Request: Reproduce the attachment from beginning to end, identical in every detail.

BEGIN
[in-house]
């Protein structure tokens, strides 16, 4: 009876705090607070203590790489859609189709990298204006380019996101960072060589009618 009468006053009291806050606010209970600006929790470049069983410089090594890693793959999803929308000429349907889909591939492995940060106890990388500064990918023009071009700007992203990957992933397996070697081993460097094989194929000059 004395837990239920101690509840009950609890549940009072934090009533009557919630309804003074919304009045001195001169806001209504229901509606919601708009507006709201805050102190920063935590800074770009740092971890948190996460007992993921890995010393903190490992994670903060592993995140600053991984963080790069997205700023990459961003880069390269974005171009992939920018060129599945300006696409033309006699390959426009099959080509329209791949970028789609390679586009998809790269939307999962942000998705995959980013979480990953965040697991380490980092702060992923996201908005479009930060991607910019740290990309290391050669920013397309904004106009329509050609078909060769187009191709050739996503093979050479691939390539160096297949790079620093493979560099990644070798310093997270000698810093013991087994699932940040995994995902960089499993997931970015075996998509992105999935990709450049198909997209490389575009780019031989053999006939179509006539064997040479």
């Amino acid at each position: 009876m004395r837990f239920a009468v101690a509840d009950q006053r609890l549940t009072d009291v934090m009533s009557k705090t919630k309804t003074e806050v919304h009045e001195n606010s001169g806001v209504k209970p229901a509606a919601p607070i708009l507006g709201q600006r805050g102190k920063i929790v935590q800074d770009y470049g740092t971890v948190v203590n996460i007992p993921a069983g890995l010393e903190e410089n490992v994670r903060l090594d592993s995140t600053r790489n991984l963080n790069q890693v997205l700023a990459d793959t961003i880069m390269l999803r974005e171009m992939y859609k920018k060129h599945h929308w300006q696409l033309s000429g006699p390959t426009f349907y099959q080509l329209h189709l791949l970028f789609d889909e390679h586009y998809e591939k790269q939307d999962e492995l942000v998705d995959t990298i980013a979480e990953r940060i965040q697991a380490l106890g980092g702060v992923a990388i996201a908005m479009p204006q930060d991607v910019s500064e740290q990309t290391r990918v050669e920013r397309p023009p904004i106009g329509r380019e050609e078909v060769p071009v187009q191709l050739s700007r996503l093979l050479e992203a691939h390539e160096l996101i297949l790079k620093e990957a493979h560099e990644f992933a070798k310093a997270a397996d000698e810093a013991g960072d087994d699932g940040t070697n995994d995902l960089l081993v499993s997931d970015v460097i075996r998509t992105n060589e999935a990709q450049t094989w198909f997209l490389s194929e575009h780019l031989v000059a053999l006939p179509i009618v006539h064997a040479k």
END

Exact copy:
[in-house]
């Protein structure tokens, strides 16, 4: 009876705090607070203590790489859609189709990298204006380019996101960072060589009618 009468006053009291806050606010209970600006929790470049069983410089090594890693793959999803929308000429349907889909591939492995940060106890990388500064990918023009071009700007992203990957992933397996070697081993460097094989194929000059 004395837990239920101690509840009950609890549940009072934090009533009557919630309804003074919304009045001195001169806001209504229901509606919601708009507006709201805050102190920063935590800074770009740092971890948190996460007992993921890995010393903190490992994670903060592993995140600053991984963080790069997205700023990459961003880069390269974005171009992939920018060129599945300006696409033309006699390959426009099959080509329209791949970028789609390679586009998809790269939307999962942000998705995959980013979480990953965040697991380490980092702060992923996201908005479009930060991607910019740290990309290391050669920013397309904004106009329509050609078909060769187009191709050739996503093979050479691939390539160096297949790079620093493979560099990644070798310093997270000698810093013991087994699932940040995994995902960089499993997931970015075996998509992105999935990709450049198909997209490389575009780019031989053999006939179509006539064997040479």
């Amino acid at each position: 009876m004395r837990f239920a009468v101690a509840d009950q006053r609890l549940t009072d009291v934090m009533s009557k705090t919630k309804t003074e806050v919304h009045e001195n606010s001169g806001v209504k209970p229901a509606a919601p607070i708009l507006g709201q600006r805050g102190k920063i929790v935590q800074d770009y470049g740092t971890v948190v203590n996460i007992p993921a069983g890995l010393e903190e410089n490992v994670r903060l090594d592993s995140t600053r790489n991984l963080n790069q890693v997205l700023a990459d793959t961003i880069m390269l999803r974005e171009m992939y859609k920018k060129h599945h929308w300006q696409l033309s000429g006699p390959t426009f349907y099959q080509l329209h189709l791949l970028f789609d889909e390679h586009y998809e591939k790269q939307d999962e492995l942000v998705d995959t990298i980013a979480e990953r940060i965040q697991a380490l106890g980092g702060v992923a990388i996201a908005m479009p204006q930060d991607v910019s500064e740290q990309t290391r990918v050669e920013r397309p023009p904004i106009g329509r380019e050609e078909v060769p071009v187009q191709l050739s700007r996503l093979l050479e992203a691939h390539e160096l996101i297949l790079k620093e990957a493979h560099e990644f992933a070798k310093a997270a397996d000698e810093a013991g960072d087994d699932g940040t070697n995994d995902l960089l081993v499993s997931d970015v460097i075996r998509t992105n060589e999935a990709q450049t094989w198909f997209l490389s194929e575009h780019l031989v000059a053999l006939p179509i009618v006539h064997a040479k």